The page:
Flintshire council could up spend on free school meals to ensure children don’t go hungry
A local authority could be set to increase how much it spends on free school meals to ensure children don’t go hungry.
Flintshire Council currently pays £2.35 per meal for pupils living in households in receipt of income-related benefits.
However, a senior officer said the amount was insufficient to ensure youngsters are fed adequately, particularly at secondary school level, after feedback was received from a group for those in care.
Officials are now considering whether to boost it to either £2.75 or £3 after highlighting it could be the only solid meal some children in poverty receive each day.
Speaking at a virtual meeting held yesterday (Thursday 5 November), chief education officer Claire Homard said: “One of the priorities in our council plan is to support people who are suffering from poverty and particularly to focus on child poverty.
“One of the key areas we wanted to look at was the value of a free school meal.
“There’s been a lot of research that’s highlighted that the current levels of funding, particularly for a secondary aged pupil, is insufficient to provide a healthy and substantial meal for them.
“That’s come very clearly through our young people and through our looked after children forum as well.”
The suggestion to up the amount spent comes despite the council facing an increased pressure on its budget from the cost of free school meals.
It comes after it revealed there had been a rise in demand caused by the coronavirus pandemic.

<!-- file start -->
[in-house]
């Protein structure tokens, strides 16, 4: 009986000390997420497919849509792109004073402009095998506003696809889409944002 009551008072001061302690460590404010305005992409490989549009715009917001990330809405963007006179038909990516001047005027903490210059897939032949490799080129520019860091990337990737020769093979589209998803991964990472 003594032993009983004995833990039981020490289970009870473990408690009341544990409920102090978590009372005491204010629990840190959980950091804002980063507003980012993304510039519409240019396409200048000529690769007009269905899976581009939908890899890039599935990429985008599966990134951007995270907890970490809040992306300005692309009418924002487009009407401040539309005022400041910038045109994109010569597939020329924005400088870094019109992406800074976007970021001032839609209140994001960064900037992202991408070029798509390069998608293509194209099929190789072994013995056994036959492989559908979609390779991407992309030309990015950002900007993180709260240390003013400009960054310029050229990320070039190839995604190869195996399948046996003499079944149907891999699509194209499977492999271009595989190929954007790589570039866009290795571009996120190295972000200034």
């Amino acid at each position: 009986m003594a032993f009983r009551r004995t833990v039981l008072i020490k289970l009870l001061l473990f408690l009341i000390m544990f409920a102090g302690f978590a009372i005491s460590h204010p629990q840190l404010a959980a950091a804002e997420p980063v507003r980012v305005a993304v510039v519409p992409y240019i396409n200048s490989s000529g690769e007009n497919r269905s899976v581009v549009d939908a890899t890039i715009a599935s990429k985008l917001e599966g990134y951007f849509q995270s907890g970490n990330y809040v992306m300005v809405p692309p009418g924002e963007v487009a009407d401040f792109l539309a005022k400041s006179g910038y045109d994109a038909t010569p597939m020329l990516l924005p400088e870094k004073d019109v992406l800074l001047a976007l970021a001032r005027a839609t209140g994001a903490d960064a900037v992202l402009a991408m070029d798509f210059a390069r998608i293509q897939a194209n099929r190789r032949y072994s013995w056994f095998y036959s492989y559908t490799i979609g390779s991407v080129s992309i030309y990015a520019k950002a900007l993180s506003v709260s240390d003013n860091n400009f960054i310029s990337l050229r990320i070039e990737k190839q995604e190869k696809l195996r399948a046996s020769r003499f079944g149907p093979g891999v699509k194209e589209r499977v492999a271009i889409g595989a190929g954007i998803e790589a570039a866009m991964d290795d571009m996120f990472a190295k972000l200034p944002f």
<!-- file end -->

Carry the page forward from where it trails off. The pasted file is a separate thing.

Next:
A report presented to member’s of the authority’s education, youth and culture scrutiny committee shows costs have gone up by just over £250,000 since lockdown measures were introduced in March.
It also states that increasing the spend on each meal could add up to £174,000 to the bill.
Ms Homard said funding would have to be taken into consideration before any decisions are made.
She said: “The choice is could we be looking to increase the value of that meal?
“That’s where the range of cost comes in where we’ve modelled looking at potentially increasing it to £2.75 or even up to £3.
“I know that’s something members will be wanting to consider. Obviously, the challenge will be the affordability.
“We’ve seen an increased demand already and we need to make sure if that’s the one major meal our young people are receiving that they are actually sufficient to sustain them and help them maintain their concentration in school.”
The idea was supported by Ewloe councillor Dave Mackie who said it was important to address pupils’ concerns.
He said: “As far as the school meals increase goes, I think that’s absolutely vital.
“I’ve been in the young people’s forum and certainly young people do have concerns there.”
Liam Randall – Local Democracy Reporter (more here). Spotted something? Got a story? Send a Facebook Message | A direct message on Twitter | Email: News@Deeside.com